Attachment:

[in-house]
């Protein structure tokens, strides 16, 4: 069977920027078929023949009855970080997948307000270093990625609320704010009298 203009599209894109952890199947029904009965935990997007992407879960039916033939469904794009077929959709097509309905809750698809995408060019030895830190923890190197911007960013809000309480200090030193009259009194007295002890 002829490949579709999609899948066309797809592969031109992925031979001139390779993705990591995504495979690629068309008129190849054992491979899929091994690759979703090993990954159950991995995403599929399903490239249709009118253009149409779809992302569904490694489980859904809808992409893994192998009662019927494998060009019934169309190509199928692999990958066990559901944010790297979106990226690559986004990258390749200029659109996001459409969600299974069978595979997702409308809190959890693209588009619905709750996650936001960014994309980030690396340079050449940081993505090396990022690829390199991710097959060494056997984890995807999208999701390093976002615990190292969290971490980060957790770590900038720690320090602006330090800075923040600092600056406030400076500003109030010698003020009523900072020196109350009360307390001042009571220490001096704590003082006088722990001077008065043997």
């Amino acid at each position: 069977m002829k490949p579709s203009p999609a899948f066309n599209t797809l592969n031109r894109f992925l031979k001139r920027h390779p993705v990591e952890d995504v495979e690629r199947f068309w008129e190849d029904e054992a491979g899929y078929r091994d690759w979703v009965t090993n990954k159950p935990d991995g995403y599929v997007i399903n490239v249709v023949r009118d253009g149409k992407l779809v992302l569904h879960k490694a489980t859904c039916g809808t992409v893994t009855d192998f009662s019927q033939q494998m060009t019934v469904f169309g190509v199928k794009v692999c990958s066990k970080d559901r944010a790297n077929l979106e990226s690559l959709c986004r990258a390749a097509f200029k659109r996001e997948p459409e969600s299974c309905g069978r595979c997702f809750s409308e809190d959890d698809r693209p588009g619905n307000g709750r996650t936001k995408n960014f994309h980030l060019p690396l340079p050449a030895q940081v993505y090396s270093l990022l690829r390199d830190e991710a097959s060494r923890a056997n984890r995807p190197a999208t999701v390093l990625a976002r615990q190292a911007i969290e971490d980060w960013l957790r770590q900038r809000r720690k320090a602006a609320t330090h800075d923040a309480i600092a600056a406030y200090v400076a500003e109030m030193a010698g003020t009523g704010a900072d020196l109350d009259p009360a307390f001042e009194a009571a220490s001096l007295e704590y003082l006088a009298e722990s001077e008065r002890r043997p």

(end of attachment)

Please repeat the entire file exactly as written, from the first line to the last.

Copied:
[in-house]
């Protein structure tokens, strides 16, 4: 069977920027078929023949009855970080997948307000270093990625609320704010009298 203009599209894109952890199947029904009965935990997007992407879960039916033939469904794009077929959709097509309905809750698809995408060019030895830190923890190197911007960013809000309480200090030193009259009194007295002890 002829490949579709999609899948066309797809592969031109992925031979001139390779993705990591995504495979690629068309008129190849054992491979899929091994690759979703090993990954159950991995995403599929399903490239249709009118253009149409779809992302569904490694489980859904809808992409893994192998009662019927494998060009019934169309190509199928692999990958066990559901944010790297979106990226690559986004990258390749200029659109996001459409969600299974069978595979997702409308809190959890693209588009619905709750996650936001960014994309980030690396340079050449940081993505090396990022690829390199991710097959060494056997984890995807999208999701390093976002615990190292969290971490980060957790770590900038720690320090602006330090800075923040600092600056406030400076500003109030010698003020009523900072020196109350009360307390001042009571220490001096704590003082006088722990001077008065043997």
């Amino acid at each position: 069977m002829k490949p579709s203009p999609a899948f066309n599209t797809l592969n031109r894109f992925l031979k001139r920027h390779p993705v990591e952890d995504v495979e690629r199947f068309w008129e190849d029904e054992a491979g899929y078929r091994d690759w979703v009965t090993n990954k159950p935990d991995g995403y599929v997007i399903n490239v249709v023949r009118d253009g149409k992407l779809v992302l569904h879960k490694a489980t859904c039916g809808t992409v893994t009855d192998f009662s019927q033939q494998m060009t019934v469904f169309g190509v199928k794009v692999c990958s066990k970080d559901r944010a790297n077929l979106e990226s690559l959709c986004r990258a390749a097509f200029k659109r996001e997948p459409e969600s299974c309905g069978r595979c997702f809750s409308e809190d959890d698809r693209p588009g619905n307000g709750r996650t936001k995408n960014f994309h980030l060019p690396l340079p050449a030895q940081v993505y090396s270093l990022l690829r390199d830190e991710a097959s060494r923890a056997n984890r995807p190197a999208t999701v390093l990625a976002r615990q190292a911007i969290e971490d980060w960013l957790r770590q900038r809000r720690k320090a602006a609320t330090h800075d923040a309480i600092a600056a406030y200090v400076a500003e109030m030193a010698g003020t009523g704010a900072d020196l109350d009259p009360a307390f001042e009194a009571a220490s001096l007295e704590y003082l006088a009298e722990s001077e008065r002890r043997p």